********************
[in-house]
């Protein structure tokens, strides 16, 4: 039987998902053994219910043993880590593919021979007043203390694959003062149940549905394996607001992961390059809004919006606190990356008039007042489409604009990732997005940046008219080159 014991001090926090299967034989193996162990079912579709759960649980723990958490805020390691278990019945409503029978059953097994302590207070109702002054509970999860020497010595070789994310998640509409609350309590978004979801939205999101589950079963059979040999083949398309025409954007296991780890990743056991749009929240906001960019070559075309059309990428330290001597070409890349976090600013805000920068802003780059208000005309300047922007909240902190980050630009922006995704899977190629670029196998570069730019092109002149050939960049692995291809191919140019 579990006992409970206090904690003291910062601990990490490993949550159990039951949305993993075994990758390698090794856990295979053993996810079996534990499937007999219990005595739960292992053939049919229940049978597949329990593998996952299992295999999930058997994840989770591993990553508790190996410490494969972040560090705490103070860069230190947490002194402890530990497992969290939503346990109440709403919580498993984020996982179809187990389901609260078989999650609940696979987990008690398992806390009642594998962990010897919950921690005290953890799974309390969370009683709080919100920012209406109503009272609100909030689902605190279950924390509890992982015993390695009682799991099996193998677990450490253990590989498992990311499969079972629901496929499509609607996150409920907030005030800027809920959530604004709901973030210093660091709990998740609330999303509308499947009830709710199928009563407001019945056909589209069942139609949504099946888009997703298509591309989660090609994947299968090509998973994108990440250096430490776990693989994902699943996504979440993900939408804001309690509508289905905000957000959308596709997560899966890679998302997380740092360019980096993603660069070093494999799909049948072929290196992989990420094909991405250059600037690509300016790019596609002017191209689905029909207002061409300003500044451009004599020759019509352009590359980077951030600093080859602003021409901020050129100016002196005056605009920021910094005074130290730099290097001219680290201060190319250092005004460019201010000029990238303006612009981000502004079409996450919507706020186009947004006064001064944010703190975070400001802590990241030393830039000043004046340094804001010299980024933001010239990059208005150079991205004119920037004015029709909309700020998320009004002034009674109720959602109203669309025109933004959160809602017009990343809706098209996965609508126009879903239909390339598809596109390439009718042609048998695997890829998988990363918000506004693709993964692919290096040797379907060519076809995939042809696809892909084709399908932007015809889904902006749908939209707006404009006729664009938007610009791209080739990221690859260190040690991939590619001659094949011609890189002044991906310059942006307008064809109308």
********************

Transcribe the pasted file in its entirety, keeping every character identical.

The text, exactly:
[in-house]
């Protein structure tokens, strides 16, 4: 039987998902053994219910043993880590593919021979007043203390694959003062149940549905394996607001992961390059809004919006606190990356008039007042489409604009990732997005940046008219080159 014991001090926090299967034989193996162990079912579709759960649980723990958490805020390691278990019945409503029978059953097994302590207070109702002054509970999860020497010595070789994310998640509409609350309590978004979801939205999101589950079963059979040999083949398309025409954007296991780890990743056991749009929240906001960019070559075309059309990428330290001597070409890349976090600013805000920068802003780059208000005309300047922007909240902190980050630009922006995704899977190629670029196998570069730019092109002149050939960049692995291809191919140019 579990006992409970206090904690003291910062601990990490490993949550159990039951949305993993075994990758390698090794856990295979053993996810079996534990499937007999219990005595739960292992053939049919229940049978597949329990593998996952299992295999999930058997994840989770591993990553508790190996410490494969972040560090705490103070860069230190947490002194402890530990497992969290939503346990109440709403919580498993984020996982179809187990389901609260078989999650609940696979987990008690398992806390009642594998962990010897919950921690005290953890799974309390969370009683709080919100920012209406109503009272609100909030689902605190279950924390509890992982015993390695009682799991099996193998677990450490253990590989498992990311499969079972629901496929499509609607996150409920907030005030800027809920959530604004709901973030210093660091709990998740609330999303509308499947009830709710199928009563407001019945056909589209069942139609949504099946888009997703298509591309989660090609994947299968090509998973994108990440250096430490776990693989994902699943996504979440993900939408804001309690509508289905905000957000959308596709997560899966890679998302997380740092360019980096993603660069070093494999799909049948072929290196992989990420094909991405250059600037690509300016790019596609002017191209689905029909207002061409300003500044451009004599020759019509352009590359980077951030600093080859602003021409901020050129100016002196005056605009920021910094005074130290730099290097001219680290201060190319250092005004460019201010000029990238303006612009981000502004079409996450919507706020186009947004006064001064944010703190975070400001802590990241030393830039000043004046340094804001010299980024933001010239990059208005150079991205004119920037004015029709909309700020998320009004002034009674109720959602109203669309025109933004959160809602017009990343809706098209996965609508126009879903239909390339598809596109390439009718042609048998695997890829998988990363918000506004693709993964692919290096040797379907060519076809995939042809696809892909084709399908932007015809889904902006749908939209707006404009006729664009938007610009791209080739990221690859260190040690991939590619001659094949011609890189002044991906310059942006307008064809109308």